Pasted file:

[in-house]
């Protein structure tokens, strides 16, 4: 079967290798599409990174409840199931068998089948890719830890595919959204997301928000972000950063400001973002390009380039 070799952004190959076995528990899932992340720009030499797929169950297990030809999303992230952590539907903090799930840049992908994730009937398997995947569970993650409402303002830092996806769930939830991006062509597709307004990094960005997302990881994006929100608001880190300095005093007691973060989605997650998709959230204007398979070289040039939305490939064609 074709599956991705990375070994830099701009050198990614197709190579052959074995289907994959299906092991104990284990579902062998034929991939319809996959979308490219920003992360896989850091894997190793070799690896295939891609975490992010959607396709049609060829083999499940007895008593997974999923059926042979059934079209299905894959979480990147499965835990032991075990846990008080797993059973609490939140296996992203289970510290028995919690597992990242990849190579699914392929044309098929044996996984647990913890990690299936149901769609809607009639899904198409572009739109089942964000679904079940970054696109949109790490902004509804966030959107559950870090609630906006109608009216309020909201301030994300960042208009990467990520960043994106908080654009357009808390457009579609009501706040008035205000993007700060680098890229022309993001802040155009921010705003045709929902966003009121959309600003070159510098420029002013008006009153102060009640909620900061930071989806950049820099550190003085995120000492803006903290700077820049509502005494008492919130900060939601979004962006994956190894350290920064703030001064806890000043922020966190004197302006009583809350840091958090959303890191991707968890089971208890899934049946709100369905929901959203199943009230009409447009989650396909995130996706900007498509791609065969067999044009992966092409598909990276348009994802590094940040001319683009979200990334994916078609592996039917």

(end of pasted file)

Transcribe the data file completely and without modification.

[in-house]
């Protein structure tokens, strides 16, 4: 079967290798599409990174409840199931068998089948890719830890595919959204997301928000972000950063400001973002390009380039 070799952004190959076995528990899932992340720009030499797929169950297990030809999303992230952590539907903090799930840049992908994730009937398997995947569970993650409402303002830092996806769930939830991006062509597709307004990094960005997302990881994006929100608001880190300095005093007691973060989605997650998709959230204007398979070289040039939305490939064609 074709599956991705990375070994830099701009050198990614197709190579052959074995289907994959299906092991104990284990579902062998034929991939319809996959979308490219920003992360896989850091894997190793070799690896295939891609975490992010959607396709049609060829083999499940007895008593997974999923059926042979059934079209299905894959979480990147499965835990032991075990846990008080797993059973609490939140296996992203289970510290028995919690597992990242990849190579699914392929044309098929044996996984647990913890990690299936149901769609809607009639899904198409572009739109089942964000679904079940970054696109949109790490902004509804966030959107559950870090609630906006109608009216309020909201301030994300960042208009990467990520960043994106908080654009357009808390457009579609009501706040008035205000993007700060680098890229022309993001802040155009921010705003045709929902966003009121959309600003070159510098420029002013008006009153102060009640909620900061930071989806950049820099550190003085995120000492803006903290700077820049509502005494008492919130900060939601979004962006994956190894350290920064703030001064806890000043922020966190004197302006009583809350840091958090959303890191991707968890089971208890899934049946709100369905929901959203199943009230009409447009989650396909995130996706900007498509791609065969067999044009992966092409598909990276348009994802590094940040001319683009979200990334994916078609592996039917």